“The background checks precluding felons from ever having the ability to support themselves brings to mind the counter intuitive, perverse new habit of credit checking potential employees. They want and need a job to pay down debts, but the debt keeps them unemployable. I am always at a loss as to how there isn’t a groundswell of support to end these practices.”

    …because its just as Ian has pointed out, this vicious cycle perpetuates itself. Most people are not capable of “being the bigger man”, especially not after being wronged themselves. Bullys beget bullys and the snowball grows.

  4. S Brennan permalink
    December 2, 2013

    I am not going to win any popularity contest with this, but…there are really bad people out there…and then there are those that got a bad start, but can be saved

    I think treatment should be harsh. But harsh in an institutional regime, not cruelty meted out by guards or prisoners.

    Instead of a year of being a victim or victimizer, 60 days naked [one blanket] in a bare solitary cell, the only social contact, guard, Padre and warden. Minimal exercise, food and water. Every inmate suffers an equally harsh imprisonment and is returned to society in a structured work release.

    To those that we wish not to give up on:

    A shorter, harsher incarceration, leading to structured work-release program will deliver better results than long term imprisonment in a criminal environment.

  5. Ian Welsh permalink*
    December 2, 2013

    The data does not show that that works, it shows that it increases recidivism. Solitary confinement does brain damage severe enough to show up on brain scans.

  6. EGrise permalink
    December 2, 2013

    When people bring up punishment, I’m often reminded of Ma Joad’s memory of bank robber Pretty Boy Floyd:

    “I knowed Purty Boy Floyd. I knowed his ma. They was good folks. He was full of hell, sure, like a good boy oughta be.” She paused and then her words poured out. “I don’ know all like this—but I know it. He done a little bad thing an’ they hurt ‘im, caught ‘im an’ hurt him so he was mad, an’ the nex’ bad thing he done was mad, an’ they hurt ‘im again. An’ purty soon he was mean-mad. They shot at him like a varmint, an’ he shot back, an’ then they run him like a coyote, an’ him a-snappin’ an’ a-snarlin’, mean as a lobo. An’ he was mad. He wasn’t no boy or no man no more, he was jus’ a walkin’ chunk a mean-mad. But the folks that knowed him didn’t hurt ‘im. He wasn’ mad at them. Finally they run him down an’ killed ‘im. No matter how they say it in the paper how he was bad—that’s how it was.”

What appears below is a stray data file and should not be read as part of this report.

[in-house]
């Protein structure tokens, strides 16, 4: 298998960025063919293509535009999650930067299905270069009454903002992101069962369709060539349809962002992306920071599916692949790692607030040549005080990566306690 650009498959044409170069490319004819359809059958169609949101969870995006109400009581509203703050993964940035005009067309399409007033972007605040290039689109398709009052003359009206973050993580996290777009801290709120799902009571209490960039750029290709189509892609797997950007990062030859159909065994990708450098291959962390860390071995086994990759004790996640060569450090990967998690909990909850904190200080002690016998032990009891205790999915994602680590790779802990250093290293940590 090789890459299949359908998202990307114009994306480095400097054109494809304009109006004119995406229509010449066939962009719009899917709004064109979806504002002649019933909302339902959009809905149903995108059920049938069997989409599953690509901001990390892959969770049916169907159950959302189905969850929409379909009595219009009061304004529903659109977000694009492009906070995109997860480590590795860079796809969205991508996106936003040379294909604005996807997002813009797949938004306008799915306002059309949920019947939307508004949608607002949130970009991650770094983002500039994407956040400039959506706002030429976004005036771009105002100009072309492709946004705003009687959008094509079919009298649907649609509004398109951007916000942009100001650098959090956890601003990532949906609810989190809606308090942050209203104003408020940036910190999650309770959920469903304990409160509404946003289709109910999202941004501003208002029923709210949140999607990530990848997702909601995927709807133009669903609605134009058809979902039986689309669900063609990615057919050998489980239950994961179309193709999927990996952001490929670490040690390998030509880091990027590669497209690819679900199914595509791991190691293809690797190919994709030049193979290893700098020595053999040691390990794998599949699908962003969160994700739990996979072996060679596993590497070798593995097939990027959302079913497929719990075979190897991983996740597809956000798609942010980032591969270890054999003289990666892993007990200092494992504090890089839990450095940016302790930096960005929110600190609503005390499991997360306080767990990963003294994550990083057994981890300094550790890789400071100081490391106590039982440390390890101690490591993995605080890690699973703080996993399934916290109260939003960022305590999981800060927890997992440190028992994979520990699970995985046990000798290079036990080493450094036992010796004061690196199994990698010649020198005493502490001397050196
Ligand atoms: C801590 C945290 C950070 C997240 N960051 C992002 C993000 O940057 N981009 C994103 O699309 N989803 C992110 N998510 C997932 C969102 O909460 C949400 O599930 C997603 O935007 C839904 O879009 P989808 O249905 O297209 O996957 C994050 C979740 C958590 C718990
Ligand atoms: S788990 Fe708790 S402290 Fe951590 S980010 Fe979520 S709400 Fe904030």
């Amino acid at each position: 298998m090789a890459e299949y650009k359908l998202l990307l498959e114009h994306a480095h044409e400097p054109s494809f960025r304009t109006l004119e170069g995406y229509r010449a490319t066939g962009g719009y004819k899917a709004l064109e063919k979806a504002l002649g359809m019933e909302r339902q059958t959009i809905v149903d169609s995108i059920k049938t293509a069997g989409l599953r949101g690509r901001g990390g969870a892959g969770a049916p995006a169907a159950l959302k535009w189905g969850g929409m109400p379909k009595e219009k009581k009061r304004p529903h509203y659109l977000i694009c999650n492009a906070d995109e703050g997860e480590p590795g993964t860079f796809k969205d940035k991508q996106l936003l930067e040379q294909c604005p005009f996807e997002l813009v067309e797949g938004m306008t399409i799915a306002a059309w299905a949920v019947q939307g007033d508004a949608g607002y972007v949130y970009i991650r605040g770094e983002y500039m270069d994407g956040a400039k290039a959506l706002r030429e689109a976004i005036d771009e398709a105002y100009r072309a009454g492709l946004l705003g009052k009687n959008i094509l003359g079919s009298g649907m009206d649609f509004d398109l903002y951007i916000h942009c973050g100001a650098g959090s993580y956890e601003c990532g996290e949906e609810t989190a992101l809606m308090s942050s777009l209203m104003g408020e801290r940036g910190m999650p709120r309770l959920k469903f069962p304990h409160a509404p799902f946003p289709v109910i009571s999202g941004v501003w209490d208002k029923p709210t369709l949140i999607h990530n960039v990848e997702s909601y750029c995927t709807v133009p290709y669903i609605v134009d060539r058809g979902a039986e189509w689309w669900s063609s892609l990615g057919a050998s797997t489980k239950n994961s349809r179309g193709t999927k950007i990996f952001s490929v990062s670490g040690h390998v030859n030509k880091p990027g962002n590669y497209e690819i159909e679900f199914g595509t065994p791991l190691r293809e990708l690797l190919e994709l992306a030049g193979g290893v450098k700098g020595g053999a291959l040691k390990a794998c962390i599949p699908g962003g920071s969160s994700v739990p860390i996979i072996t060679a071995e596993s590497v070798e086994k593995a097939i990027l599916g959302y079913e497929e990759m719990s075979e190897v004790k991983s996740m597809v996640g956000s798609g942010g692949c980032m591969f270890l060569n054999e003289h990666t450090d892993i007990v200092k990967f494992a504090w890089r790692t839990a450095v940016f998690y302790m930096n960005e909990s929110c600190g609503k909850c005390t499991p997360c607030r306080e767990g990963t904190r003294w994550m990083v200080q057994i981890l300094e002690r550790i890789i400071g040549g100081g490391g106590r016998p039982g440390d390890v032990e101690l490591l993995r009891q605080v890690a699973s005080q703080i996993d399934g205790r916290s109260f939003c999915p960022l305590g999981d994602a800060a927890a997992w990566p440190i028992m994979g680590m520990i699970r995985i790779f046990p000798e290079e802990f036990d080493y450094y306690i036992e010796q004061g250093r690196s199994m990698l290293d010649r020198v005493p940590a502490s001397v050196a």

So it seems to me like we tried harsh punishment – in those days including whipping and sweatboxes and worse – and it didn’t work, so maybe time for something else?

  7. J. Palmer permalink
    December 2, 2013

    thank you Ian. I was just thinking today of how little kindness, caring, education in general we have now in our society. Even little things like holding doors open for people who cannot open them or smiling and saying hello. How cruel for example is The ACA (as people will find out soon) when single payer would be so much more humane and of course less expensive as well. And of course free higher education for all as it contributes to the common wealth instead we have massive student debt for universities that pay only administrators excessive salaries. and the list goes on. We all (all humanity) are losing healthy food, healthy environment, our world and all living beings. Tragedy unending. Appreciate your thoughts always.

  8. Kevin Hayden permalink
    December 2, 2013

    Ian’s right. A friend of mine worked his way through the prison system to assistant warden. Then he began designing prisons, more secure ones for one state. And he was very clear on the result of solitary confinement longer than 30 days. It breaks minds.

    It destroys mental health. Almost without exception. Anyone who doesn’t grasp that ALL prisons are scary, and all prisoners are already subject to terrible loneliness – because NO-ONE else can be fully trusted – won’t grasp that all imprisonment is harsh. With or without TVs, rec facilities or classrooms. Increasing the punitive actions or too much isolation breaks men, reduces them to entities that growl and attack without provocation. And then releases them into society.

    It doesn’t rehabilitate, it damages the prisoner and endangers society. Even setting aside the ethical arguments, it’s so ineffective, it’s just plain stupid.

  9. December 2, 2013

    charles:

    The background checks precluding felons from ever having the ability to support themselves brings to mind the counter intuitive, perverse new habit of credit checking potential employees. They want and need a job to pay down debts, but the debt keeps them unemployable. I am always at a loss as to how there isn’t a groundswell of support to end these practices.